Kauri, I’d like to commend you on a great comment. My current S.O.’s family is enamored with fancy cheese platters. As a young, lower-middle class Midwesterner, my experience with cheese has been limited to the kind that is day-glow orange and comes in individually wrapped plastic slices. I don’t think this ludicrously expensive product tastes good at all. Actually, I think the whole fine cheese thing is an affectation. Frankly, it makes me a little uncomfortable. And don’t even get me started on the whole “two forks” thing.

  46. Jill

    I’m fucking with you on the cheese thing! Fuck that stinky cheese! It fucking stinks! Here in Austin we have this delicacy called, simply, “queso”; it’s essentially melted Velveeta mixed with picante sauce, and it’s fucking excellent because it doesn’t taste like feet.

  47. larkspur

    I’m sure everyone thinks the velt over there is always gruner.

    Fancy cheese platters are fine with me. I don’t see much of ’em, as I do not move in circles where such platters are found. But I like to go to my neighborhood grocery, which has excellent food because it’s located right in the heart of Wealthy Peopleville, and look at the cheeses. Pretty! Now and then they have samples set out. Yum!

    And in the produce section, they have cut fruit samples in those plastic domes (to keep flies away) with little toothpicks, and there’s one of my fruit portions for the day.

    But cheese, oh it is fun. I don’t much like the blue ones (aka “bleu”), but I love me a Brie or Camembert, and they don’t in any way taste like feet, and besides, how would you know what feet taste like? And nibbling on tiny infant toes doesn’t count, because there is nothing better that making a baby giggle by nibbling on its pure perfect little feets. Except for maybe when you blow bubbles on their little round tummies.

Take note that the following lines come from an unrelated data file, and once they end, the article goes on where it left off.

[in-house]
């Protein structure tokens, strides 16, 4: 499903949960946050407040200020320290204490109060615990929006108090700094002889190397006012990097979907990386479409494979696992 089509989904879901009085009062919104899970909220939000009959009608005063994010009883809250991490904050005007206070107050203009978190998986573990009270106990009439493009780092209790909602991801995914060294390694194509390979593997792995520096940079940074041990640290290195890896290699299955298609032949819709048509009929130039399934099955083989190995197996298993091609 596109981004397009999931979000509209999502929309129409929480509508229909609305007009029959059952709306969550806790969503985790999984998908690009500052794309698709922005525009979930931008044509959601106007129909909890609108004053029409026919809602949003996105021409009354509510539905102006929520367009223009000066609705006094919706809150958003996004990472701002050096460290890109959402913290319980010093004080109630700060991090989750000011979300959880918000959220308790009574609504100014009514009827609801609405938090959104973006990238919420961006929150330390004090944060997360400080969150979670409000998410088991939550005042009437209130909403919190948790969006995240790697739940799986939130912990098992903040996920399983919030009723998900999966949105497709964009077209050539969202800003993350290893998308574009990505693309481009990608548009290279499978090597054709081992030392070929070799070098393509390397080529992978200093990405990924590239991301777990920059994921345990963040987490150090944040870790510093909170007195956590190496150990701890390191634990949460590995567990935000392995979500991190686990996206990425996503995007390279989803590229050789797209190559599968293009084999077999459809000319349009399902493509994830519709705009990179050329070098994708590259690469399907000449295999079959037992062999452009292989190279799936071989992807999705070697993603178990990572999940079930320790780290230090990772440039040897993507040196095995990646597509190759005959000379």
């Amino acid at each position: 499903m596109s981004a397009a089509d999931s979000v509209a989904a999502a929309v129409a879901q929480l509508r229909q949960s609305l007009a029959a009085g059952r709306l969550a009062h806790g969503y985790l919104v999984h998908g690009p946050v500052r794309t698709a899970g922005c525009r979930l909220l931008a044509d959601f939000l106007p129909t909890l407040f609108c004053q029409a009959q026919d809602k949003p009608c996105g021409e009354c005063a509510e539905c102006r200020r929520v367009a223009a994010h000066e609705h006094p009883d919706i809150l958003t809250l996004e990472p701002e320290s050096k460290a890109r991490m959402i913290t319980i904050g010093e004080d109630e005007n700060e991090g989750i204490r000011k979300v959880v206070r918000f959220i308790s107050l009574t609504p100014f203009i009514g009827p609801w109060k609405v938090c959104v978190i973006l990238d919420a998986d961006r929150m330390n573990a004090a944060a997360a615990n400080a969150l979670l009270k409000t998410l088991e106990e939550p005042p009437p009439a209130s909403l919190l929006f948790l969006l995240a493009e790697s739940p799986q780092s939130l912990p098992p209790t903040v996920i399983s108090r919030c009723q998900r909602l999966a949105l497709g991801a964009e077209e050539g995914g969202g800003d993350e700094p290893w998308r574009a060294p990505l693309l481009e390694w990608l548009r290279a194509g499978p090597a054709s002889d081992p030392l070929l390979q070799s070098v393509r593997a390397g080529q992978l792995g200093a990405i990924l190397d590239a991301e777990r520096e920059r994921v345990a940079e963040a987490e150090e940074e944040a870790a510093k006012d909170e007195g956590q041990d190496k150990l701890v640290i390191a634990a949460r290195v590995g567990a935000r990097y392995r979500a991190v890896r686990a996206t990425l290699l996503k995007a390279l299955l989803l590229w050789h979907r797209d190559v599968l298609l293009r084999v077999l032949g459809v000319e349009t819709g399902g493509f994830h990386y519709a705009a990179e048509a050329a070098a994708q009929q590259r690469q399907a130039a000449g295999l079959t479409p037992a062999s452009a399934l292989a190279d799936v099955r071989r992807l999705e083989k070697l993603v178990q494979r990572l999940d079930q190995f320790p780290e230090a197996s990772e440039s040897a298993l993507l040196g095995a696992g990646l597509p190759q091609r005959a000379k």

Actually I used to work with a guy who would go out into the office park, sit on a bench under a nice shady tree, take off his shoes, and bite his toenails. I never witnessed it, but I found out because various neighboring office people complained to the management.

  48. ambivalent academic

    Actually I used to work with a guy who would go out into the office park, sit on a bench under a nice shady tree, take off his shoes, and bite his toenails.

    Wow! He’s bendy! That’s gross, but I’m now strangely fascinated. I would kind maybe almost like to see that. Not the actual biting of toes, but getting one’s feet anywhere near one’s mouth seems like a remarkable accomplishment. Geez, I need to get back on the yoga mat.

  49. Orange

    Oh! Thanks for the reminder, Comrade Physioprof. I forgot I’d opened a big bottle of Loimer gruner veltliner (from Kamptal) last week. I think it might’ve tasted better a year ago, but my Nigel doesn’t drink white wines, so it’s all on me and it’s not easy to get over the threshold to Yes, Open a Bottle by myself. Especially not when there is Spotted Cow ale in the house. (New Glarus Brewing Co., Wisconsin.) It’s sweet and fruity. Huzzah! Sweetness and fruitiness in beer? Be still, my heart. I need to hie to a decent liquor store for the seasonal Orange Blossom Cream Ale (Buffalo Bill’s Brewery, California) because omigod is that tasty. Smooth drinkin’, alright.

    So now I’m sipping my gruner veltliner before dinnertime.

  50. larkspur

    Bendy indeed. He was a skinny guy, and about 6’7″. Very long legs. An amazing sight, I am sure. But not a pretty one. It’s something to which one might aspire while promising to never accumulate physical evidence of having achieved it. Like, no toenail bits please.

    He was an odd guy. I liked him, but I only liked to visit him in his own office, because when he left his office to roam around the suite, that meant that he was planning to fart and wished to do it elsewhere, so as not to offend himself.

  51. Comrade PhysioProf